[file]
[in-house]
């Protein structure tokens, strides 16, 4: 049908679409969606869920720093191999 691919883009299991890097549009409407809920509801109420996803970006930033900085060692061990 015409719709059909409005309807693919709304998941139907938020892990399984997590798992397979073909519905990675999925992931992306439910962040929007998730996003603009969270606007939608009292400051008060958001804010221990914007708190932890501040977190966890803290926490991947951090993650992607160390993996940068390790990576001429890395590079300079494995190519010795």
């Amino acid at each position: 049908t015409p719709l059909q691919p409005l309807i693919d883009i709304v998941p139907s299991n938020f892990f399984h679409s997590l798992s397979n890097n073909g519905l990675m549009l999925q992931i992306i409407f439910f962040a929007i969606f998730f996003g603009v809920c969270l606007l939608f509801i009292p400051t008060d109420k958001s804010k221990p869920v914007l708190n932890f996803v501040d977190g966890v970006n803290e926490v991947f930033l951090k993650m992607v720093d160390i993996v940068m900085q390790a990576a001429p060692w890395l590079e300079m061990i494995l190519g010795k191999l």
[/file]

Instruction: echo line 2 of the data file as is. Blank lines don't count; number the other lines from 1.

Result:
């Protein structure tokens, strides 16, 4: 049908679409969606869920720093191999 691919883009299991890097549009409407809920509801109420996803970006930033900085060692061990 015409719709059909409005309807693919709304998941139907938020892990399984997590798992397979073909519905990675999925992931992306439910962040929007998730996003603009969270606007939608009292400051008060958001804010221990914007708190932890501040977190966890803290926490991947951090993650992607160390993996940068390790990576001429890395590079300079494995190519010795």